Sehwag played some wonderful shots in his 69-ball innings – driving his first two balls from Krejza for four and six – but always seemed to be living by the seat of his pants.
Not content to drop a gear in the run-up to lunch, he tried to cut a Krejza delivery that was too close to his body, and spinning in. The ball crashed into the stumps off a bottom edge and Australia went into lunch on a positive note, with the scoreboard reading 122-3.
Laxman, in his 100th Test, and Tendulkar, both men holding outstanding long-term statistics against Australia, were in no mood to allow the tourists back into the match.
Boundaries off Laxman’s bat were rare as, in his 100th Test match, he favoured a minimum-risk policy of hitting ones and twos where available.
Tendulkar played Krejza with plenty of positive intent, however, and moved to 47 with a fine pushed drive past mid-on for four off Lee.
At tea, India had motored along smoothly to 202-3 with Tendular 62 and Laxman 34.
Tendulkar’s century moved into view as he played one of the shots of the day, a drive through the covers off Watson played at the top of the ball’s bounce.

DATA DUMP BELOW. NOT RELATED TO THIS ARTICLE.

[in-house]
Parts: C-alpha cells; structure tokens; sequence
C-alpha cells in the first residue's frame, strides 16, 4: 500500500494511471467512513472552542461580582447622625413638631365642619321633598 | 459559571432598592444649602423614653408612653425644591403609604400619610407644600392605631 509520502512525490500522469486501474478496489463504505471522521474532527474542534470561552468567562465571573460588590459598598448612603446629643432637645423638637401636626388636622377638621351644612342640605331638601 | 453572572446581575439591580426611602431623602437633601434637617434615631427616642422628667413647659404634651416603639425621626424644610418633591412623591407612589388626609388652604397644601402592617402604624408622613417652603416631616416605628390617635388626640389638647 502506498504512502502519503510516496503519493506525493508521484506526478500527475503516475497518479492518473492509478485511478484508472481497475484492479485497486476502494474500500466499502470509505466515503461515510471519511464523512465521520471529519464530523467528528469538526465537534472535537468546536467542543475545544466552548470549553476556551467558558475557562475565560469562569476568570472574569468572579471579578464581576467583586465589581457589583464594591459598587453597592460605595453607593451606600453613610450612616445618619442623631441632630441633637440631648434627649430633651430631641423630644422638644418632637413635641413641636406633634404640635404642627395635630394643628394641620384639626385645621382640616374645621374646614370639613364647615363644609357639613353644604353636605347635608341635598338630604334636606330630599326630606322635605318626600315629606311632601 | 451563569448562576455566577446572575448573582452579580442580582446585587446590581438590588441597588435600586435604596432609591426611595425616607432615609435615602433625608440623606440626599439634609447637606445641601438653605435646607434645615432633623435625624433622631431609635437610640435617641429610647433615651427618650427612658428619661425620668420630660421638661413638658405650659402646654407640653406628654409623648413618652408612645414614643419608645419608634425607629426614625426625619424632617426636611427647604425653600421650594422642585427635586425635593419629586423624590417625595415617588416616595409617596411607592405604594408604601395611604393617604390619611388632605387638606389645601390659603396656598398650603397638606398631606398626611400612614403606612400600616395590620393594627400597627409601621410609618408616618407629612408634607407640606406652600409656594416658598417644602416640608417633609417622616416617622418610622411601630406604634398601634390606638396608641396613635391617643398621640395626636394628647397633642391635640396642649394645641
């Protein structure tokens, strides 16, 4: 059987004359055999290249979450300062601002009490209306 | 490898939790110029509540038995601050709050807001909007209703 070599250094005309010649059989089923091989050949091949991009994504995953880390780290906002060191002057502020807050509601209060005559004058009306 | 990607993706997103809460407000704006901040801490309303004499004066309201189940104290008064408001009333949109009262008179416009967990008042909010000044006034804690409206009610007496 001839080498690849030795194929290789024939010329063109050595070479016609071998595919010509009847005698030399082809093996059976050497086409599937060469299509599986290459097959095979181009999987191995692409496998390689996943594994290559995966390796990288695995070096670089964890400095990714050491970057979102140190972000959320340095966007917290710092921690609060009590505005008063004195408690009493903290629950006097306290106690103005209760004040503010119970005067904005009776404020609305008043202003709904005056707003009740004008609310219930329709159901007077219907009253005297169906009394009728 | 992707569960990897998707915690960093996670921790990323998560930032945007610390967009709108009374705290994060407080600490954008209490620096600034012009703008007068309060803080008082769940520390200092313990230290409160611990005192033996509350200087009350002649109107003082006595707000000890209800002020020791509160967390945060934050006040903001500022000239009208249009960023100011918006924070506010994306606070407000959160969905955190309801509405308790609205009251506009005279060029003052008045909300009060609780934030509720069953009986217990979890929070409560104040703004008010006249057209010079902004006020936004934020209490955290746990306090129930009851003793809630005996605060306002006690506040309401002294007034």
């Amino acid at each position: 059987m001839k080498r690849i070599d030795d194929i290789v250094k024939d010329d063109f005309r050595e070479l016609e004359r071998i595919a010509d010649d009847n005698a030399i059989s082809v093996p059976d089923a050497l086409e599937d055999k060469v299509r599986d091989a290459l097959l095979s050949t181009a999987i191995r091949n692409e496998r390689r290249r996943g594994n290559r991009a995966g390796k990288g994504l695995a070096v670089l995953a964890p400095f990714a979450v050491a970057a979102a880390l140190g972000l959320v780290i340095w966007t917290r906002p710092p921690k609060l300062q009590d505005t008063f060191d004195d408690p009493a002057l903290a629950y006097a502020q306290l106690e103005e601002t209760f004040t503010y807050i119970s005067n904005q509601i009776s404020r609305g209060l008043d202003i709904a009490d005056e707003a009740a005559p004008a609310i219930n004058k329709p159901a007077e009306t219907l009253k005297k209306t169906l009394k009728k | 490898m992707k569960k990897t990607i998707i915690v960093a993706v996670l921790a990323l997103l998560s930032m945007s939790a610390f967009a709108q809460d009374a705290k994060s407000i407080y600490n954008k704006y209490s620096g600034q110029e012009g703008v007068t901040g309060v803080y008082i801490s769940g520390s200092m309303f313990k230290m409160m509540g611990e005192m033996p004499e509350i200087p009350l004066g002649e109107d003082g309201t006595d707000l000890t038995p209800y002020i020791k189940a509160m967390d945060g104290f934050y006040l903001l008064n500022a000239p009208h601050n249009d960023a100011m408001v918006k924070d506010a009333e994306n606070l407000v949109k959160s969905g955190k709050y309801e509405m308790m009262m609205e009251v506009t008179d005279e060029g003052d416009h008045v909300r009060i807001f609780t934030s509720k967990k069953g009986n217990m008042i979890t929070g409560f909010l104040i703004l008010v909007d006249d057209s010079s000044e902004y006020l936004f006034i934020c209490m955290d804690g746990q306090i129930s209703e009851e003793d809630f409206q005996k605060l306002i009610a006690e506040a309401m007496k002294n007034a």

That took him to 71 and he had added only three more when Krejza missed a fantastic chance to run him out, rushing his throw from the covers after a badly misjudged call from Tendulkar.
Fifteen runs short of his ton, Tendulkar hoisted Krejza to mid-off, but his attempted lofted drive went wrong. Johnson was in position to accept the chance but the ball burst through his fingers and onto the turf.
Laxman was the next man out, however, when – like Sehwag – he tried to cut a Krejza ball that was turning too much. His edge was trapped between Haddin’s thighs, and Ganguly emerged for what could be his final Test innings.
Tendulkar still felt the need to play one big shot to reach his landmark and another chance off Krejza spiralled high over mid-off. This time, Lee was the fielder but it was a much tougher chance as he had to turn and run towards the boundary before trying to sight the ball.
The spilt catch gave Tendulkar a third life, and he finally did reach three figures with a cut shot off Krejza, his 12th boundary of the innings.
Ganguly (27 not out) was the main aggressor in the closing stages of the day, as Tendulkar began to focus on ensuring he would still be there on Friday.
But the tactic did not work, as the exhausted-looking 35-year-old wandered in front of a straight ball – the 188th he had faced – and was out lbw to Johnson.